Activision Blizzard (NASDAQ: ATVI) is set to announce quarterly earnings results on Thursday. Unfortunately, video game stock investors have seen some disappointing sales trends lately, including from GameStop (NYSE:GME) and Electronic Arts (NASDAQ:EA), which suggests Activision could also have had a tough quarter. With that in mind, let's take a closer look at what to expect in the company's holiday-quarter report.

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Activision's Skylanders franchise had a rival for the first time last year, in Disney's Infinity. Image source: Activision Blizzard.

Overall, Wall Street isn't looking for the industry's biggest game publisher to post growth to end 2013. Analysts see quarterly revenue dropping by 14%, to $2.2 billion. Profit is expected to shrink by 7%, to hit $0.73 a share. After reaching $5 billion in total sales in 2012, Activision likely booked just $4.3 billion for all of last year.

That drop has a lot to do with the gaming console transition that is rebooting the industry right now. Activision is getting pinched by the same trend that has hurt a lot of video game companies: a sharp drop in software sales for prior-generation consoles. GameStop said last month that revenue plunged over the holidays by 22% in its new software category, as gamers diverted more of their cash to the next-generation systems. EA, meanwhile, missed its fourth-quarter sales forecast for the same reason.

That's actually a good long-term sign, as it means that gamers are quickly taking up the next-gen systems from Sony and Microsoft and should be spending heavily on fresh releases for those devices. But it can make for a bumpy transition between generations for retailers and game publishers.


Still, Activision's challenges weren't limited to industrywide issues. It faced some heavy competition over the holiday quarter as well. The company's Skylanders franchise went up against Disney, whose Infinity title mounted a significant challenge in the toys-to-life category that Activision pioneered. Activision's Call of Duty franchise also faced a big test against EA's Battlefield 4.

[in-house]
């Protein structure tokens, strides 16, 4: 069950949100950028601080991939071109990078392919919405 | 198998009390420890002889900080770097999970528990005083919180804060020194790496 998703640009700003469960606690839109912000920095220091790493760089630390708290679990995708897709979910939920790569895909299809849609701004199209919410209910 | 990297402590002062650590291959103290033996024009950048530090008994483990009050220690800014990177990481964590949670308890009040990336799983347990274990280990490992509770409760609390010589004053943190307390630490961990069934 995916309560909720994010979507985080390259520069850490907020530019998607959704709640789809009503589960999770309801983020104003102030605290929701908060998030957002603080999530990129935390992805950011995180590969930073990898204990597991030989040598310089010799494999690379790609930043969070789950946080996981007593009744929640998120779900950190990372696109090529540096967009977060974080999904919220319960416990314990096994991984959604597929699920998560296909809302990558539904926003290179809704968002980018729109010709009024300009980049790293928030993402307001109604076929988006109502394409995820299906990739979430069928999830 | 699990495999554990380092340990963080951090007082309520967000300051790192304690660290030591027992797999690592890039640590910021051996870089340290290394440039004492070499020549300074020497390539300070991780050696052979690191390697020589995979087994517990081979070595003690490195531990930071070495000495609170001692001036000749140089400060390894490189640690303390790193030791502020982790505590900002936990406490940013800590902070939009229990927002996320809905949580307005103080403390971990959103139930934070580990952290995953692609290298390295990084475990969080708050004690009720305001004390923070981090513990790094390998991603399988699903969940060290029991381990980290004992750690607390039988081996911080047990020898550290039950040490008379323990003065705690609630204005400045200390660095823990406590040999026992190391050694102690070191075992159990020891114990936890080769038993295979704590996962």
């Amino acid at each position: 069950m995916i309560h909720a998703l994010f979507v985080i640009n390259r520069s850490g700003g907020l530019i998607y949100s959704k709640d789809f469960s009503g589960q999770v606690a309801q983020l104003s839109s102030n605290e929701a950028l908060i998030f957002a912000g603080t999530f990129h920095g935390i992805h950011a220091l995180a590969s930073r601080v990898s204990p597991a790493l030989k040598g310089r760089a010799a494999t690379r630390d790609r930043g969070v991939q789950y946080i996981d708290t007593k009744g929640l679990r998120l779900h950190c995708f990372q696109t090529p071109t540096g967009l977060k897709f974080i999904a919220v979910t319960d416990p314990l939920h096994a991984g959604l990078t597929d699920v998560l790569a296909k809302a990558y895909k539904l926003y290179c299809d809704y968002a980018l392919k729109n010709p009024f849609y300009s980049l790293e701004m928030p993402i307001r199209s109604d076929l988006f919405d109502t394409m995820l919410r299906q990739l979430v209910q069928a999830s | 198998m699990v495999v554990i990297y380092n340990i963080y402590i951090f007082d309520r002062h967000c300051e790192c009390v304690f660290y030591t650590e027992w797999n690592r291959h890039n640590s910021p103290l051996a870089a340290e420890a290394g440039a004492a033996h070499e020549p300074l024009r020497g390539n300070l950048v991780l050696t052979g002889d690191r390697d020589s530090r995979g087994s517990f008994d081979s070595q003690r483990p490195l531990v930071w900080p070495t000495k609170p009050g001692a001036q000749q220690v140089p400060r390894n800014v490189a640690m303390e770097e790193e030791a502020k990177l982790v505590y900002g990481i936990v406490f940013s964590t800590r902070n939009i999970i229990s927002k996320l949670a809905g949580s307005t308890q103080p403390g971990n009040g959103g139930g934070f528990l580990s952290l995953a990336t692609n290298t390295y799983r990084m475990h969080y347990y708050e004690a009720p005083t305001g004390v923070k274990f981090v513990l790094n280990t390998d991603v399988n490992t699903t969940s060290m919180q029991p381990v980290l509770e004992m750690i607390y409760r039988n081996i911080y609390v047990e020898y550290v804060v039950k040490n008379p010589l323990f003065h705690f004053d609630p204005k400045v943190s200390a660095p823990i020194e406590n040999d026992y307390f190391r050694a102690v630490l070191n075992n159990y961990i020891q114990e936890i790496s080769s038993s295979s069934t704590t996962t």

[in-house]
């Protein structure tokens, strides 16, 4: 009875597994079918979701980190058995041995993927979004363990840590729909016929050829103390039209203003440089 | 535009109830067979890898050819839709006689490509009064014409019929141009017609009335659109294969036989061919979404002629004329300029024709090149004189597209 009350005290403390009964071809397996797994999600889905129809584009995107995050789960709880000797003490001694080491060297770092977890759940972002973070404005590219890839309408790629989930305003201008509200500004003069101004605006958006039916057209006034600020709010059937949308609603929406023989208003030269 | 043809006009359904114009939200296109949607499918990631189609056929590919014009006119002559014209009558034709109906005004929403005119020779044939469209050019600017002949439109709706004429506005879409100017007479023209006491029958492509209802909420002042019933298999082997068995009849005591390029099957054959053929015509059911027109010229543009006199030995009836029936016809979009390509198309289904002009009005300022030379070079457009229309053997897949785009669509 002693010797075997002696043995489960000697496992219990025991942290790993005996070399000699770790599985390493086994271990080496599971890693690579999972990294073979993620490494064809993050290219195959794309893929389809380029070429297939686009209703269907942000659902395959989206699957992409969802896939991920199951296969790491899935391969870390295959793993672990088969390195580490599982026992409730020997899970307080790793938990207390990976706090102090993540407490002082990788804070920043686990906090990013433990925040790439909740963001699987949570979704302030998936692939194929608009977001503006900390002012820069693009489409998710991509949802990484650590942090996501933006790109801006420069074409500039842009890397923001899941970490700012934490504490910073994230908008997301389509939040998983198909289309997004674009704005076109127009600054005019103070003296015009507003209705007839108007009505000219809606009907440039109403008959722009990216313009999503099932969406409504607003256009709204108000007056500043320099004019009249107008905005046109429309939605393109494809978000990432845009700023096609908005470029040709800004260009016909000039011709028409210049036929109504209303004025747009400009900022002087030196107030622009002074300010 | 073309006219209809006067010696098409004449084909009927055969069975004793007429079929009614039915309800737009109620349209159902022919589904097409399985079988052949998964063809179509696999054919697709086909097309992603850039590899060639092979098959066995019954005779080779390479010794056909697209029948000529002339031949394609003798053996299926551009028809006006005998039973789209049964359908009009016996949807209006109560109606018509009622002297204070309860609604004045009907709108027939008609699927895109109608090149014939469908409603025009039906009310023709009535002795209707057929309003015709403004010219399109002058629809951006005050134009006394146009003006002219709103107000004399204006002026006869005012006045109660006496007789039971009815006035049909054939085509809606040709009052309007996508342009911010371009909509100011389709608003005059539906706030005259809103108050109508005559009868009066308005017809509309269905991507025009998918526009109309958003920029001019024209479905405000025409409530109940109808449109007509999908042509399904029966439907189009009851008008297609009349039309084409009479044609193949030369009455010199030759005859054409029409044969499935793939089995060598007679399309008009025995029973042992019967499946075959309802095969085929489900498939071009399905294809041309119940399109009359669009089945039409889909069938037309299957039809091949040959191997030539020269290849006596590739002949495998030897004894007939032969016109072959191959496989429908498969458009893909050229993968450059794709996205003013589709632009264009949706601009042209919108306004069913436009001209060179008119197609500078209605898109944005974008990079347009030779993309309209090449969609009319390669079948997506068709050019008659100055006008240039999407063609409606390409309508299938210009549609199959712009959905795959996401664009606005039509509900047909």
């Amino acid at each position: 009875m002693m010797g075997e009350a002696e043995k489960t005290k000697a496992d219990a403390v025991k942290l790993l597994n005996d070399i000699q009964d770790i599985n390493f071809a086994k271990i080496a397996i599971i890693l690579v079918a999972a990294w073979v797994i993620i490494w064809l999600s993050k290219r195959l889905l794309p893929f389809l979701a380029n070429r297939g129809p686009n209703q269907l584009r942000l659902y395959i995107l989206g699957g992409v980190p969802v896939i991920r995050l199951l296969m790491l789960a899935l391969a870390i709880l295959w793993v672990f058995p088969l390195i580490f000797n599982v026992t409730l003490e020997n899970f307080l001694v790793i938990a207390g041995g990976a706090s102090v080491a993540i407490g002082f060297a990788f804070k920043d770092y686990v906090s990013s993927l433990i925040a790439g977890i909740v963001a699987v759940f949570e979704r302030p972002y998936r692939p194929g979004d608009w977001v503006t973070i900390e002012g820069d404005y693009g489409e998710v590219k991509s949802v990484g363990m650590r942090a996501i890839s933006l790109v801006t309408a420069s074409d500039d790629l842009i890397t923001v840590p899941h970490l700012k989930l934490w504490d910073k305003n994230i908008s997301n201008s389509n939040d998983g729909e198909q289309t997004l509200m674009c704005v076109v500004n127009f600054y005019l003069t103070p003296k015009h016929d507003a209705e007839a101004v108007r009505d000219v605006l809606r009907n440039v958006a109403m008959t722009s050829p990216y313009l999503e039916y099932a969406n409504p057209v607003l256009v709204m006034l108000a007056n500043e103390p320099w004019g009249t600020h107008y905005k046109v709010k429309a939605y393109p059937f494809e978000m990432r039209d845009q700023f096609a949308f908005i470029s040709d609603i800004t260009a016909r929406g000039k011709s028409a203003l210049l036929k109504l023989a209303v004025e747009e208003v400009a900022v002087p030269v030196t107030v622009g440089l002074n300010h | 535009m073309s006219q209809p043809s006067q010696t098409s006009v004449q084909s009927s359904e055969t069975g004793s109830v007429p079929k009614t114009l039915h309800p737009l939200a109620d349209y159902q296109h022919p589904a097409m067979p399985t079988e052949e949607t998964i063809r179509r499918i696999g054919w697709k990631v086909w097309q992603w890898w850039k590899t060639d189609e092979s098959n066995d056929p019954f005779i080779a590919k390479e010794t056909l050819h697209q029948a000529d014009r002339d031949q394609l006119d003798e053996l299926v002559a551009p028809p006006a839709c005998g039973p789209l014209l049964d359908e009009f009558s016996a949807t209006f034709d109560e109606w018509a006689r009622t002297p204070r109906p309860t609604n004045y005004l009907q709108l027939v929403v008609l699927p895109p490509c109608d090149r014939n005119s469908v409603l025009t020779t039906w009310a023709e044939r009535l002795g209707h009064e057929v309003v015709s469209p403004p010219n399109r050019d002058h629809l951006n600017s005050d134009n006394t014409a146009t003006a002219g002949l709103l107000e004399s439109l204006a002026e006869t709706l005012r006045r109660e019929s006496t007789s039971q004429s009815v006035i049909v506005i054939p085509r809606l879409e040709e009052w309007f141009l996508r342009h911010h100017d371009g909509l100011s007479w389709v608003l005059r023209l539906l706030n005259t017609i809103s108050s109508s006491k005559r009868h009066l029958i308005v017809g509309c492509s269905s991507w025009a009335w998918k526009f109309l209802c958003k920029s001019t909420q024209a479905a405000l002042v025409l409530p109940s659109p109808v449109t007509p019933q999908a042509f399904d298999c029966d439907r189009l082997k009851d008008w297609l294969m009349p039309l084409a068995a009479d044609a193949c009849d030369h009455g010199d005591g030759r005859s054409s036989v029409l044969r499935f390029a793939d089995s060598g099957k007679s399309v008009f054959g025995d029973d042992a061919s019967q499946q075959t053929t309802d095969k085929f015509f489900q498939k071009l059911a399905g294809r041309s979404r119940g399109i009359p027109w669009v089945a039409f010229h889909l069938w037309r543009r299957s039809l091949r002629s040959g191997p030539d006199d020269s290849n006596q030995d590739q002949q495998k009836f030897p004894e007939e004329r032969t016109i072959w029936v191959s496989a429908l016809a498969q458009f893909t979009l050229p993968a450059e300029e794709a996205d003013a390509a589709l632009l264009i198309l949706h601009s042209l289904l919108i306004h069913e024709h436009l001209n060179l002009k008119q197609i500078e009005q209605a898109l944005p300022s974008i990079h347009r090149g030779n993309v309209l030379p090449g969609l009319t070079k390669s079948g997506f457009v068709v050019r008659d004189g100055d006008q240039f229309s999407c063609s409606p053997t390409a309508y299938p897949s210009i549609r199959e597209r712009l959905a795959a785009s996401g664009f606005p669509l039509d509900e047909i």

The key for investors will be whether Activision looks set to keep its dominant industry position in this new generation of consoles. To do that, it will have to fend off EA, whose six next-gen launch titles helped it gather an early market-share lead on the PS4 and Xbox One devices.

We're still very early in this game, though, and both publishers have a major new franchise being prepped for release in the coming months: Activision's Destiny and EA's Titanfall. With Destiny, multiple titles from the Blizzard arm, and new installments in the blockbuster Call of Duty and Skylanders franchises in the works, Activision has its hands full with a much bigger slate lined up for 2014 than it saw last year.

Demitrios Kalogeropoulos owns shares of Activision Blizzard and Walt Disney. The Motley Fool recommends Activision Blizzard and Walt Disney. The Motley Fool owns shares of Activision Blizzard, GameStop, Microsoft, and Walt Disney. Try any of our Foolish newsletter services free for 30 days. We Fools may not all hold the same opinions, but we all believe that considering a diverse range of insights makes us better investors. The Motley Fool has a disclosure policy.